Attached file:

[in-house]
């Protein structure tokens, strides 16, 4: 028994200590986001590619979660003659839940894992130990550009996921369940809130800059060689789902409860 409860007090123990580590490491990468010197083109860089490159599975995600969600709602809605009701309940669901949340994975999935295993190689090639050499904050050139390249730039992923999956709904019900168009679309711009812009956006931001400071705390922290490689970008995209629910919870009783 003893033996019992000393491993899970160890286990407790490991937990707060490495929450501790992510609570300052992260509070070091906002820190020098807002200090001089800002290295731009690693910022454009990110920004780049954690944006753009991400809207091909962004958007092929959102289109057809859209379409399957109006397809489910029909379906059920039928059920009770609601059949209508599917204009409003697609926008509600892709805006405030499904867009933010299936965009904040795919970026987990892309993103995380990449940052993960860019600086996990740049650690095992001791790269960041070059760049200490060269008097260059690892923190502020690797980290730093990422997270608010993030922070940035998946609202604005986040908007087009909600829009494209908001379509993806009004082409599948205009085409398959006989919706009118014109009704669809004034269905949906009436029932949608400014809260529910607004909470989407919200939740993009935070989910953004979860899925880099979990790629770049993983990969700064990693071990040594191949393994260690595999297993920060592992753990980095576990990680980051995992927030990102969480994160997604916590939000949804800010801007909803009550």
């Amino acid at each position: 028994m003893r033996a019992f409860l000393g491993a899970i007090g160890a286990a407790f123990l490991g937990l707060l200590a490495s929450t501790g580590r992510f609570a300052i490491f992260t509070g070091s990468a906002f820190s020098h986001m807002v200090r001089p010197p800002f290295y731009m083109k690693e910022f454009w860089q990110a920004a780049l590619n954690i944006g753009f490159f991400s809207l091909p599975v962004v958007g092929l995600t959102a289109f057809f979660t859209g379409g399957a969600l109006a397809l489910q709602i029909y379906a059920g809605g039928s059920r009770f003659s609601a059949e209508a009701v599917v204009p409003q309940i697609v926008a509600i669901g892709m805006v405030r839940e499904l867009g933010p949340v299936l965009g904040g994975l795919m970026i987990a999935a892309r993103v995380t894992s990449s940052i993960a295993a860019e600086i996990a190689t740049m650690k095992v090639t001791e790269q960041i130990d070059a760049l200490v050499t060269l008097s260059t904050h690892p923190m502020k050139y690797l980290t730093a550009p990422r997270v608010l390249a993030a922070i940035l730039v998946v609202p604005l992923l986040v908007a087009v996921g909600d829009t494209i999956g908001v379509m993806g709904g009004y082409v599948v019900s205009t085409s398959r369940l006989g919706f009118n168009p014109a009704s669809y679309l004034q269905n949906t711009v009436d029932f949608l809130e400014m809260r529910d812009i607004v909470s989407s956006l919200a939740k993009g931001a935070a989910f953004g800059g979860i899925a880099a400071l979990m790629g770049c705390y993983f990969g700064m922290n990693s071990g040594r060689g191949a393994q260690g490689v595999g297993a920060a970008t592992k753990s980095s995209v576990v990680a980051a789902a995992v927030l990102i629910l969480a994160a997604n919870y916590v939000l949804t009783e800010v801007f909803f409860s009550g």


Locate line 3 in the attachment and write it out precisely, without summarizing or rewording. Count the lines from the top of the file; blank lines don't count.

């Amino acid at each position: 028994m003893r033996a019992f409860l000393g491993a899970i007090g160890a286990a407790f123990l490991g937990l707060l200590a490495s929450t501790g580590r992510f609570a300052i490491f992260t509070g070091s990468a906002f820190s020098h986001m807002v200090r001089p010197p800002f290295y731009m083109k690693e910022f454009w860089q990110a920004a780049l590619n954690i944006g753009f490159f991400s809207l091909p599975v962004v958007g092929l995600t959102a289109f057809f979660t859209g379409g399957a969600l109006a397809l489910q709602i029909y379906a059920g809605g039928s059920r009770f003659s609601a059949e209508a009701v599917v204009p409003q309940i697609v926008a509600i669901g892709m805006v405030r839940e499904l867009g933010p949340v299936l965009g904040g994975l795919m970026i987990a999935a892309r993103v995380t894992s990449s940052i993960a295993a860019e600086i996990a190689t740049m650690k095992v090639t001791e790269q960041i130990d070059a760049l200490v050499t060269l008097s260059t904050h690892p923190m502020k050139y690797l980290t730093a550009p990422r997270v608010l390249a993030a922070i940035l730039v998946v609202p604005l992923l986040v908007a087009v996921g909600d829009t494209i999956g908001v379509m993806g709904g009004y082409v599948v019900s205009t085409s398959r369940l006989g919706f009118n168009p014109a009704s669809y679309l004034q269905n949906t711009v009436d029932f949608l809130e400014m809260r529910d812009i607004v909470s989407s956006l919200a939740k993009g931001a935070a989910f953004g800059g979860i899925a880099a400071l979990m790629g770049c705390y993983f990969g700064m922290n990693s071990g040594r060689g191949a393994q260690g490689v595999g297993a920060a970008t592992k753990s980095s995209v576990v990680a980051a789902a995992v927030l990102i629910l969480a994160a997604n919870y916590v939000l949804t009783e800010v801007f909803f409860s009550g």